He wants a loyal group of followers and he doesn’t appreciate back-stabbers or spineless individuals such as Spencer, nor does he like soft-hearted individuals, such as Olivia. He likes everyone to contribute to the fight for survival thus, he doesn’t appreciate lethargy, meaning he was probably active in his lifestyle (also proved by his impressive physique).
Machiavellian or Psychopathic?
Negan exhibits immaculate or text-book forms of Machiavellian exploits, being a masterful people-controller. Watching him break Rick apart on their short outing in the van is exhilarating; he was able to discern the influence Rick commanded in his group and he decided that the best way to make their group conform was to break down their alpha. He even offers Rick (and later Carl) ample opportunities to kill him, handing them weapons into their hands but is not even attacked. This implies that Negan, in the real-world, worked with people and possibly was at the head of managing people – he is an excellent judge of people. Or, simply, he could have been a psychologist with a hidden dark triad (by way of infamous cannibal Mr. Lecter) but if I had to guess, I would guess that he was in some form of a managerial position/role (he doesn’t have the polish of a psychologist).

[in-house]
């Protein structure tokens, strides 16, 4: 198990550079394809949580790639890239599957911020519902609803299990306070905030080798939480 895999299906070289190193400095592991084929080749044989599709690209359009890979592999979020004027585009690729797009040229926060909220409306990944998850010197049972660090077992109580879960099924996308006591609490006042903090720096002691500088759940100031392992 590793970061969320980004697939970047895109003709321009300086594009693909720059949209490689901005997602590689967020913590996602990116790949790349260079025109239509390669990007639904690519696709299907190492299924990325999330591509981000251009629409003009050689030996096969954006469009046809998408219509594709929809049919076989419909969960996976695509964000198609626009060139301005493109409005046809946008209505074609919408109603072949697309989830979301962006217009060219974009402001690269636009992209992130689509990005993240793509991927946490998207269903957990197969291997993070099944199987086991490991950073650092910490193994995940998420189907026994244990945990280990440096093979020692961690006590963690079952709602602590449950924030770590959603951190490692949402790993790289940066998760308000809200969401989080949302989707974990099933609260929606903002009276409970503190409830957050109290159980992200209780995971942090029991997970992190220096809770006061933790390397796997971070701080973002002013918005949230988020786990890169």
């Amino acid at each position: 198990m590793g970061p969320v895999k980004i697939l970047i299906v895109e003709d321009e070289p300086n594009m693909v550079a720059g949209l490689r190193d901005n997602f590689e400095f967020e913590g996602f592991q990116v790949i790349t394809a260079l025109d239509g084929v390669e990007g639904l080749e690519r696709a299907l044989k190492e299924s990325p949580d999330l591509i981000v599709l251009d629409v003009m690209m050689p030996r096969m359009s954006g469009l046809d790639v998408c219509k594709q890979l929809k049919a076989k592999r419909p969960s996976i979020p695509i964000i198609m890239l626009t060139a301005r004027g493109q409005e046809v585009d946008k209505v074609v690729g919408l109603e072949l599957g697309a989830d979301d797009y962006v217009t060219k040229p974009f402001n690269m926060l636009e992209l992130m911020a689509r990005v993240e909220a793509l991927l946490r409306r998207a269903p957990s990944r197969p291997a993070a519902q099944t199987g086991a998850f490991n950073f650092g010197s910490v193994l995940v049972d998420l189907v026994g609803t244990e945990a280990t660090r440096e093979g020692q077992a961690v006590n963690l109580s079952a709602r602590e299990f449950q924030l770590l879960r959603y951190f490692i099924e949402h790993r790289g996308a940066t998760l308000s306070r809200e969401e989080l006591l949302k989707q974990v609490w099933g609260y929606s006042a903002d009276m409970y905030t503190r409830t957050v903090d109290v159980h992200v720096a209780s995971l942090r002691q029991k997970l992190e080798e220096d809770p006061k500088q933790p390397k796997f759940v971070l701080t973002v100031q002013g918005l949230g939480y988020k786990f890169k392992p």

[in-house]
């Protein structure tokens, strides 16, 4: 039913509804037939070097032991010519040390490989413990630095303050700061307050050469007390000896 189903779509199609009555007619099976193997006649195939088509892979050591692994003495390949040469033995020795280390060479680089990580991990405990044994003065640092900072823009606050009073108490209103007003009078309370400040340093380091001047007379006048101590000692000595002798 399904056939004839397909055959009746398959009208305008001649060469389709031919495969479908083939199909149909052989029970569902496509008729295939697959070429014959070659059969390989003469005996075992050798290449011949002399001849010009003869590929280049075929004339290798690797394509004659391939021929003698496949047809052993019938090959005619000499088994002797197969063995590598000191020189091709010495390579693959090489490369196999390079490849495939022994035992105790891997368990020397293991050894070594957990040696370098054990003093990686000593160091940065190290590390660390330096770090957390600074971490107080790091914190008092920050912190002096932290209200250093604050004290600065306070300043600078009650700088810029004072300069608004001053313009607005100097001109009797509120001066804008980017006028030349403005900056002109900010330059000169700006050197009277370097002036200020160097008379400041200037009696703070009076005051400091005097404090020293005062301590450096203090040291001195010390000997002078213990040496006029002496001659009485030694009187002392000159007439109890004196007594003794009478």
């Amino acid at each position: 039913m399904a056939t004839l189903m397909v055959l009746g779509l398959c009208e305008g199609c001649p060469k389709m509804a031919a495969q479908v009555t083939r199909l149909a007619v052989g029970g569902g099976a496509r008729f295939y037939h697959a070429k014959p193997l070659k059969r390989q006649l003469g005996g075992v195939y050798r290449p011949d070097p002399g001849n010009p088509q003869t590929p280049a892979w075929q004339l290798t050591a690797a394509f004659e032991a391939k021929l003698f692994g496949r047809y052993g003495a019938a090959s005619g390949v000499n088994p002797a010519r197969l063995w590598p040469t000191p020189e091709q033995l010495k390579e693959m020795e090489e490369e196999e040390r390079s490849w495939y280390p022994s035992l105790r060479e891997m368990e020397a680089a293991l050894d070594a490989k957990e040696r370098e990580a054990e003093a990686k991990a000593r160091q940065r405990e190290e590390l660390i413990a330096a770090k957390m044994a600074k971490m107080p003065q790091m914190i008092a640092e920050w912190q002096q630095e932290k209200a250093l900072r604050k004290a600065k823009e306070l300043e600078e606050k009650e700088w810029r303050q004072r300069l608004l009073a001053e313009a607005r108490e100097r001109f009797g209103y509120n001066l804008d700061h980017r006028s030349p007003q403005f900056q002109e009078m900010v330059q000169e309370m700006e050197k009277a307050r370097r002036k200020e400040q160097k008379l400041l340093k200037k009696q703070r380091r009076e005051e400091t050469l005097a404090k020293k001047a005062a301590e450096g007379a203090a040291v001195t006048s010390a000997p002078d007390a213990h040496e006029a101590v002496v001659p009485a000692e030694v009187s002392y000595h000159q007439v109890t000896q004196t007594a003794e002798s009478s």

Master Brander: “I am Negan”